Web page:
Will you be able to tell the difference between 16 and 12 bit? Only if you view digital images and / or use Pocket IE to surf websites that have images on them. Just using the built in apps and most shareware apps you probably won’t notice any difference. Mainly images will have color banding instead of smooth color
transition (depending on the number of colors in an image). It personally doesn’t bother me all that much.

The texture of the screen is slightly paper-like. The screen is hard and does not flex at all when you write on it with a stylus. The screen has more of a texture than the E-115 screen. And the E-115 has more texture than the iPAQ screen. I personally prefer a very slick screen. I don’t care for textured screens because it makes me feel like I’m scratching the screen as I write on it with a stylus.

One cool feature that I wanted to mention is that you can configure the HP 548 (via the HP settings) so that a tap on the screen will power it on. So far, I’ve not been able to tell if activating this feature has any measurable effect on battery life.

The front of the HP 548 is flat with four application buttons and the power button at the bottom. The application buttons are oval shaped and have good tactile feedback when you press them. They are slightly raised above the casing. By default, the buttons will open the HP Home Menu, contact list, calendar and tasks applications when pressed. If you hold down the HP Home Menu button, it will bring up the HP Settings. The HP is the only Pocket PC without a joypad button. This makes playing some games less than easy on this PDA. There is a game button settings application that allows you to change the action of the buttons however. The power button is a recessed long oval button located at the bottom front of the unit. Next to it on the right is the speaker grill.

The external speaker has clear sound and good volume. Comparing it to the Casio E-115 and the iPAQ, I think the HP might be just a bit louder than the Casio and not as loud as the iPAQ. The HP sounds a bit brighter than the Casio and is similar to the iPAQ. I prefer the warmer tones that the Casio puts out. Stereo output is accessed via a standard stereo headphone jack which is on the top right of the device. HP even includes a set of stereo ear buds with the PDA when you buy it. The sound quality is really good for listening to .MP3 files or audio books thru Audible player. The HP’s volume thru the headphones is louder than the Casio by maybe 20% and probably half as loud as the iPAQ at full volume..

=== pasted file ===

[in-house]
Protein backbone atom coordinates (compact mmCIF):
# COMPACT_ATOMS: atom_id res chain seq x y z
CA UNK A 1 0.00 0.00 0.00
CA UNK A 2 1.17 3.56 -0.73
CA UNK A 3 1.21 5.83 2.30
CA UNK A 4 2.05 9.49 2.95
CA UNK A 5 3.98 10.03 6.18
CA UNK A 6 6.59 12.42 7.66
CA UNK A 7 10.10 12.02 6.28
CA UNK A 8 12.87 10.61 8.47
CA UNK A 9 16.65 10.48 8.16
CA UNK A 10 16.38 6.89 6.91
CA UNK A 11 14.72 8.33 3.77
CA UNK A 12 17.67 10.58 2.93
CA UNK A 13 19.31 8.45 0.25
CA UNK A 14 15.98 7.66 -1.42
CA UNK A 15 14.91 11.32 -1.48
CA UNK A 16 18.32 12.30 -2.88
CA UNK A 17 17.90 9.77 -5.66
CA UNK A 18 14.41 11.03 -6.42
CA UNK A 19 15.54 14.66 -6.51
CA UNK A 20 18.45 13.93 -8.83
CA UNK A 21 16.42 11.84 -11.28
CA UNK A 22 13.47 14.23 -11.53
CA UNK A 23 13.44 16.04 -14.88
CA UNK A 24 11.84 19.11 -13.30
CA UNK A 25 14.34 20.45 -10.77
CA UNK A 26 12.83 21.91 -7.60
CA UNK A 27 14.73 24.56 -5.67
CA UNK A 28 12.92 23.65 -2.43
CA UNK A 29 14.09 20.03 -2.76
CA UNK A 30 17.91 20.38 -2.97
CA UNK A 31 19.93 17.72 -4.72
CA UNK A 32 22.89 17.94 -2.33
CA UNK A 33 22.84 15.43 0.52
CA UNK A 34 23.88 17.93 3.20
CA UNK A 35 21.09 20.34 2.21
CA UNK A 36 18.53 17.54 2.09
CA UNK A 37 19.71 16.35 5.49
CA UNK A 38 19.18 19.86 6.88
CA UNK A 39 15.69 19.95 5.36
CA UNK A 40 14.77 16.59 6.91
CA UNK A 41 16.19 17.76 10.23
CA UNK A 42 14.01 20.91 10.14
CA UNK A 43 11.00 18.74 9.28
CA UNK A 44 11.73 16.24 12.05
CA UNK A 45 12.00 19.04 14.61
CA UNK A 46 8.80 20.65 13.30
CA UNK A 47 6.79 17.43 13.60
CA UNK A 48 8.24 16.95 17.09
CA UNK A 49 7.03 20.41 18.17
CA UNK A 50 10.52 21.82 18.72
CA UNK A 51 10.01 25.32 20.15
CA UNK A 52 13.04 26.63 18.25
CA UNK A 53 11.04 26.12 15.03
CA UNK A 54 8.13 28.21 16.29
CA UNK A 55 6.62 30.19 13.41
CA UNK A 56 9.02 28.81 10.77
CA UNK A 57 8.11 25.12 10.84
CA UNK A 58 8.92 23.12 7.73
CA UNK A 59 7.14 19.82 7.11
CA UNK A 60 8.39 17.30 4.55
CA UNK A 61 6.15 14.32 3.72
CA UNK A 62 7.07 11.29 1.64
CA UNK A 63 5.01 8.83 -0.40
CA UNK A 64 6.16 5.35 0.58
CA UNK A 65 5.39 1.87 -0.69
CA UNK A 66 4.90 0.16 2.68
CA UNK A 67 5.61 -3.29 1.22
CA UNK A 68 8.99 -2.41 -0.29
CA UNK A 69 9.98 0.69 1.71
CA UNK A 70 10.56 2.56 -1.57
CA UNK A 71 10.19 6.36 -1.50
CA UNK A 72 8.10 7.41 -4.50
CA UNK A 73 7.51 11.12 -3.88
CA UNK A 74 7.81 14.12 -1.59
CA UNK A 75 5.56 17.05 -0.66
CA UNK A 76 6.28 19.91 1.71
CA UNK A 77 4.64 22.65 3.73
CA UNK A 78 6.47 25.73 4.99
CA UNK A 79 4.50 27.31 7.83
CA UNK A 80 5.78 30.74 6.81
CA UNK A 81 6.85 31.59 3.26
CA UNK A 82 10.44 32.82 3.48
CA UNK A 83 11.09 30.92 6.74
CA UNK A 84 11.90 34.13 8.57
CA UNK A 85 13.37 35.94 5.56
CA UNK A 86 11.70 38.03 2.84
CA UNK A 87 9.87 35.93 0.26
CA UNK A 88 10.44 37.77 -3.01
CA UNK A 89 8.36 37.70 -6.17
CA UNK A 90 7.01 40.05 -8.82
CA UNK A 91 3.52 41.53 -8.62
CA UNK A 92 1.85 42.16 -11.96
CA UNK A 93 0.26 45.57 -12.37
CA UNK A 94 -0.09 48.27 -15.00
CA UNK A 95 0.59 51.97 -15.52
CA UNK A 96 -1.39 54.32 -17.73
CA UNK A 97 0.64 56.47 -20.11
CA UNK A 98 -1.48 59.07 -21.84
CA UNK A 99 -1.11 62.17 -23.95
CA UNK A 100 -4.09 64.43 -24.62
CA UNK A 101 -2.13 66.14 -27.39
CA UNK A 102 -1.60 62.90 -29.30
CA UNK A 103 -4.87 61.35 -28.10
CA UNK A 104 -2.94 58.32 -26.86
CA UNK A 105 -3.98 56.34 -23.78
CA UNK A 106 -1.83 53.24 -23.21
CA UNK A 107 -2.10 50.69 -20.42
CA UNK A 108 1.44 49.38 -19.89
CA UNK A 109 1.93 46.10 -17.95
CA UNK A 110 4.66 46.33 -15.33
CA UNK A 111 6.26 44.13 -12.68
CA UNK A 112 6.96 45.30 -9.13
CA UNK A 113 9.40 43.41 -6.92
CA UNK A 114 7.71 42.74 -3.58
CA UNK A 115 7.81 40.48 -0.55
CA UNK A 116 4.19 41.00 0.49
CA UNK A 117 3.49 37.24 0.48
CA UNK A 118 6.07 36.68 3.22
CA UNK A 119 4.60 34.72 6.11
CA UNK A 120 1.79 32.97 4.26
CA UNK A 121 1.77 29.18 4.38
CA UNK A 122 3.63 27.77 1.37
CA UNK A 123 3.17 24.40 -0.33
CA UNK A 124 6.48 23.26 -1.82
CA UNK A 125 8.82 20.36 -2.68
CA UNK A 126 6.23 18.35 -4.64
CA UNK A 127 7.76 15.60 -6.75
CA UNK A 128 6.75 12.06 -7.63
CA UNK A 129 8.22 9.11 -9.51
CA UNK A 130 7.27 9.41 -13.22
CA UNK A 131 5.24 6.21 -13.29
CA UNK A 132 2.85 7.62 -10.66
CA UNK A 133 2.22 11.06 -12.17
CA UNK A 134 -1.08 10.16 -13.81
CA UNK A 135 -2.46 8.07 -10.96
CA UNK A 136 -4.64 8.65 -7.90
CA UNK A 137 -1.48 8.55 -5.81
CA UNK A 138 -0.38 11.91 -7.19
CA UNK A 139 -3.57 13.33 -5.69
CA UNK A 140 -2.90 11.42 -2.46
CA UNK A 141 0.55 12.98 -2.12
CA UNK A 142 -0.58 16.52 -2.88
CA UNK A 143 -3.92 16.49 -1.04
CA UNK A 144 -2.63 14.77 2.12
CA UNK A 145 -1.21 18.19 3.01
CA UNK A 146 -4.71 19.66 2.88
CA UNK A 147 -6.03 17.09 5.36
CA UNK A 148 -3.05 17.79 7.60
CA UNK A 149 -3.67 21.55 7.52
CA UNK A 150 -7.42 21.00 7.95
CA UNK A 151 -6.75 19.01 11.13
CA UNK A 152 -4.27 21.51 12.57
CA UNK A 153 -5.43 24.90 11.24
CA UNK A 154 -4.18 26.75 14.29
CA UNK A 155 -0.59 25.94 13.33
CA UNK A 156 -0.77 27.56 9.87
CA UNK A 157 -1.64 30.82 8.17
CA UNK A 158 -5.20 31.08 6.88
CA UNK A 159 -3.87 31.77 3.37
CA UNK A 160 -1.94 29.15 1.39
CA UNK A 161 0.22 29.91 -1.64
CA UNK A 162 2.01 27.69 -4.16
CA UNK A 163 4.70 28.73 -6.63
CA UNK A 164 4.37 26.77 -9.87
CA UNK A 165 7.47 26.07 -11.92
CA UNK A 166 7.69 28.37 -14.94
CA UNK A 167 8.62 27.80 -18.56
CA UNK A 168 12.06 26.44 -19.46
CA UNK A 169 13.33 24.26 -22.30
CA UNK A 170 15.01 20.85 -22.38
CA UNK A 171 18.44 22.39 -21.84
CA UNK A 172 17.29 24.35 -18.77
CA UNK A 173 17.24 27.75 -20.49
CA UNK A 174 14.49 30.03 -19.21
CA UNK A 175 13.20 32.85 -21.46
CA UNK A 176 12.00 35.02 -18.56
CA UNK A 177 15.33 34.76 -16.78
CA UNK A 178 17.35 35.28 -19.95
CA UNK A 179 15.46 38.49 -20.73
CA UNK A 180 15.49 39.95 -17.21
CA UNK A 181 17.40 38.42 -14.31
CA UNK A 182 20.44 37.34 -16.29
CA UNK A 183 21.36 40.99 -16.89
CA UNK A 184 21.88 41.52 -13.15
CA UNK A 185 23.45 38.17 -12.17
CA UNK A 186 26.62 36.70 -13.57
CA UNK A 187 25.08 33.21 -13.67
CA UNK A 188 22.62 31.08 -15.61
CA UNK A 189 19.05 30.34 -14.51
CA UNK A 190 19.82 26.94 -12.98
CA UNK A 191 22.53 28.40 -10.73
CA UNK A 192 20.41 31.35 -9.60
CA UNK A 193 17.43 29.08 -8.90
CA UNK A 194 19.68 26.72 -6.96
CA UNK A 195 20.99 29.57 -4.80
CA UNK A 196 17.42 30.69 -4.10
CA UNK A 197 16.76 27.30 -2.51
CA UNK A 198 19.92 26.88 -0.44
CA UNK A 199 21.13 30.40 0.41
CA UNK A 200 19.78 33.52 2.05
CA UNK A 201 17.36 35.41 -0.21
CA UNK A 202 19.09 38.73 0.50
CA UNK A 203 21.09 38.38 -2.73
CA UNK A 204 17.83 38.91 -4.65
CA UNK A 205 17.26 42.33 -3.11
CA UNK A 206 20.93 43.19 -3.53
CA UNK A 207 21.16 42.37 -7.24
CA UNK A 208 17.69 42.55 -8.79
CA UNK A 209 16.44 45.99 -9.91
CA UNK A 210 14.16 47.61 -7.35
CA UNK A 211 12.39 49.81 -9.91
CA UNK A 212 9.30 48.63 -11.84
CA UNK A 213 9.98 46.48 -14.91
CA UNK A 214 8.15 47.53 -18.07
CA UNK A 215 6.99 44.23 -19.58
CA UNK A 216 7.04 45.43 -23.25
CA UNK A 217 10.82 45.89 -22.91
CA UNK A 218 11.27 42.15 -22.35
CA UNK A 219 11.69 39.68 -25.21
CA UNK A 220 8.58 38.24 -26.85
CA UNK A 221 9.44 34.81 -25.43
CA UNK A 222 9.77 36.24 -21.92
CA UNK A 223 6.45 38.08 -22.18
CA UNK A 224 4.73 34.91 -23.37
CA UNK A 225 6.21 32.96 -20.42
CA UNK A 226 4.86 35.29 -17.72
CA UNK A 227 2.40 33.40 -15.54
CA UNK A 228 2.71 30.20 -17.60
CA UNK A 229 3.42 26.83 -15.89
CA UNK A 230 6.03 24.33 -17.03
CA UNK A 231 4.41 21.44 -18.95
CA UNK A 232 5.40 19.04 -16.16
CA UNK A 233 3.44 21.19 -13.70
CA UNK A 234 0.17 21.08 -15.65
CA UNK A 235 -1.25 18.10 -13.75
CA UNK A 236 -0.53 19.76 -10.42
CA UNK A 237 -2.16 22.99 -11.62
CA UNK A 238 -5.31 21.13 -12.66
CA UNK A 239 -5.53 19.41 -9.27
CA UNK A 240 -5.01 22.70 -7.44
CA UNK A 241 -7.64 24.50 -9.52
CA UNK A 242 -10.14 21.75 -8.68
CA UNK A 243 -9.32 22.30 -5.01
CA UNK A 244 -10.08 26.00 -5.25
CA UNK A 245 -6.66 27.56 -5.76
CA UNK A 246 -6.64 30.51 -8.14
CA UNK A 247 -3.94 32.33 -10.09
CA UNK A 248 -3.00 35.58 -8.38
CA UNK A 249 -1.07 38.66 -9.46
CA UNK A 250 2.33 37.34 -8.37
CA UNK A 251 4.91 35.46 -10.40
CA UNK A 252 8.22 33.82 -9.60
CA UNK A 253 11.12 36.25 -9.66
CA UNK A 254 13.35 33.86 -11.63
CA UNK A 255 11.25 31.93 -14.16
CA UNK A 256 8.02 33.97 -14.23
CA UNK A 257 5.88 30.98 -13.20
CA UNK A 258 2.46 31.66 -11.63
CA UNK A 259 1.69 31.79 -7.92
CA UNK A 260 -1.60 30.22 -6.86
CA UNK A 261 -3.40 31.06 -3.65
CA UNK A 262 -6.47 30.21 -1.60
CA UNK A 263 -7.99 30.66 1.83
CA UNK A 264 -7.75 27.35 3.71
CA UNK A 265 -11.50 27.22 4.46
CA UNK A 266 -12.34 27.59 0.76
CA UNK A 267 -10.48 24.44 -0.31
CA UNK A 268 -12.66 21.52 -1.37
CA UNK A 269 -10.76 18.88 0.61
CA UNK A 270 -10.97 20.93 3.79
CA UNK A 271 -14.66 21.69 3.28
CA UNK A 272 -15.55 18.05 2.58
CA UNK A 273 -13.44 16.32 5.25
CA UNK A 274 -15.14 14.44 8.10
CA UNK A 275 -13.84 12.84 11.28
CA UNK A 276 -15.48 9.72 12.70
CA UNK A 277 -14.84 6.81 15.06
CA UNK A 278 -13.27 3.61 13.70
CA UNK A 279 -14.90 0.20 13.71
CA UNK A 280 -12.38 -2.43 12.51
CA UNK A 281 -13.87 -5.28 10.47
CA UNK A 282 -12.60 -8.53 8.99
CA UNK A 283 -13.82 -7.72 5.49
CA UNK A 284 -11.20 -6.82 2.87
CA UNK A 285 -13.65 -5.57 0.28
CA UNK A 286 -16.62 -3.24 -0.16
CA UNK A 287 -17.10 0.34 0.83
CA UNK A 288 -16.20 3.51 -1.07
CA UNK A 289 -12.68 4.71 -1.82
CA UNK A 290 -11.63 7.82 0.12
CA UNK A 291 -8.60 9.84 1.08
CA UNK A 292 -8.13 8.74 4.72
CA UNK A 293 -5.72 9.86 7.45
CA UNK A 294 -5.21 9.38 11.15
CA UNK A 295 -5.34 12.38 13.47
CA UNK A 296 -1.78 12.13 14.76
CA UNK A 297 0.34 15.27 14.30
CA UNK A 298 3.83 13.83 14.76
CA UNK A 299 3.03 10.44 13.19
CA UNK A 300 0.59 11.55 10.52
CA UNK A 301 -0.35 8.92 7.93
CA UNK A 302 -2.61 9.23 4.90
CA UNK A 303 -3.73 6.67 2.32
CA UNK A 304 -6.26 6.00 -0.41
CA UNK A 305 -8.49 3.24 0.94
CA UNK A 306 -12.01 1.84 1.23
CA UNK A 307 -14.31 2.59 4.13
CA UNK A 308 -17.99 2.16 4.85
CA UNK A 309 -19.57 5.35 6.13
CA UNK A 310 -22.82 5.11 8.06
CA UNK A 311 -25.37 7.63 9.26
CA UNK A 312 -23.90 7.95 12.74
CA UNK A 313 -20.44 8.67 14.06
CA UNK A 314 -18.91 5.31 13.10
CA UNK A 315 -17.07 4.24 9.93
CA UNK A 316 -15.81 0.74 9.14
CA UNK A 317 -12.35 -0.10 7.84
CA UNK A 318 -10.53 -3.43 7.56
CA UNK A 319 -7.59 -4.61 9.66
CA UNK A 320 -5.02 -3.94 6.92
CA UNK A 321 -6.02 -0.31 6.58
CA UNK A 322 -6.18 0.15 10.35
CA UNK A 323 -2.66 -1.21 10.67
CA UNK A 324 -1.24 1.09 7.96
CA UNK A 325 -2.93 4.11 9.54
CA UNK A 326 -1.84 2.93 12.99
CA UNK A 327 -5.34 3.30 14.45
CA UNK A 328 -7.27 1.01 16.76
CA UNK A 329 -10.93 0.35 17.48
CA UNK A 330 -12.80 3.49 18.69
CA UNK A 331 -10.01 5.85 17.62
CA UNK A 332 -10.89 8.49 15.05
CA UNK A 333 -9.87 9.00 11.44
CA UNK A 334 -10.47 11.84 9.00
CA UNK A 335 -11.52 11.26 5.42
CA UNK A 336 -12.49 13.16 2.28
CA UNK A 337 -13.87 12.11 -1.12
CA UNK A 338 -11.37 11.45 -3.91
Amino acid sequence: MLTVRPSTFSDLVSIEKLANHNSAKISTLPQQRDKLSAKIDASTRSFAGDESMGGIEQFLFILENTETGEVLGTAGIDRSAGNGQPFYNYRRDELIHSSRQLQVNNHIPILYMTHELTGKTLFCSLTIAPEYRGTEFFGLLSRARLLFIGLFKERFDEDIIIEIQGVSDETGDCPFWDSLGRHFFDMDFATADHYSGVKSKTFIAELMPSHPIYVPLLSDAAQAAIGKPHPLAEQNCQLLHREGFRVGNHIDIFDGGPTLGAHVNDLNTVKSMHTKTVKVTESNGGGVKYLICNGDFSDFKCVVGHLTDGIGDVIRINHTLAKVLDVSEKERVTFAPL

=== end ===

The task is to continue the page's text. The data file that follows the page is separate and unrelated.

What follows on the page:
The top of the HP 548 also has the IR port and LED indicator / button. The IR port is in a good location… the top of the unit instead of on the side. I found that the IR strength (distance) for the HP was really low. The maximum distance that I could achieve in beaming a contact to a Casio E-115 was only about 15 in (38 cm). If I tried to beam something farther than that, both PDAs would time out before making a connection.

The LED indicator / button is nice and big. It lights amber when the batteries are charging and turns green with the batteries are fully charged. The LED blinks green indicating an alarm or reminder has gone off. What is really cool about the LED is that it is also a button. If an alarm goes off with a sound associated with it, you can silence the alarm by pressing the LED. The LED will still flash until you dismiss the alarm, but the sound will go off. But the best thing about the LED is that you can press and hold it for a sec or two and the screen will turn off while still leaving the unit powered on. This is really great if you like to listen to .MP3 files or Audible content. Turning of the screen will conserve your batteries. Pressing the LED again will turn the screen back on.

The left side of the HP 548 has the microphone, jog dial / action button, and record button. The microphone is conveniently placed at the top of corner of the unit. The record button is recessed but it is sometimes still easy to activate accidentally depending on how you pick up the PDA. Pressing and holding the record button when the unit is off will power on the PDA and start recording until you let go of the button. Recording quality is pretty good depending on the settings that you can change.

The jog dial / action button allows you to scroll up and down thru lists and select an item by pressing in on the button. This makes looking up a name or opening a note pretty easy. Once you select and open a note, you can press the action button again to close it and go back to the list. The button itself has ridges so your thumb doesn’t slip when you use it to scroll up and down. I wish the button was a little stiffer and I rarely use the button due to the fact that I’m left handed.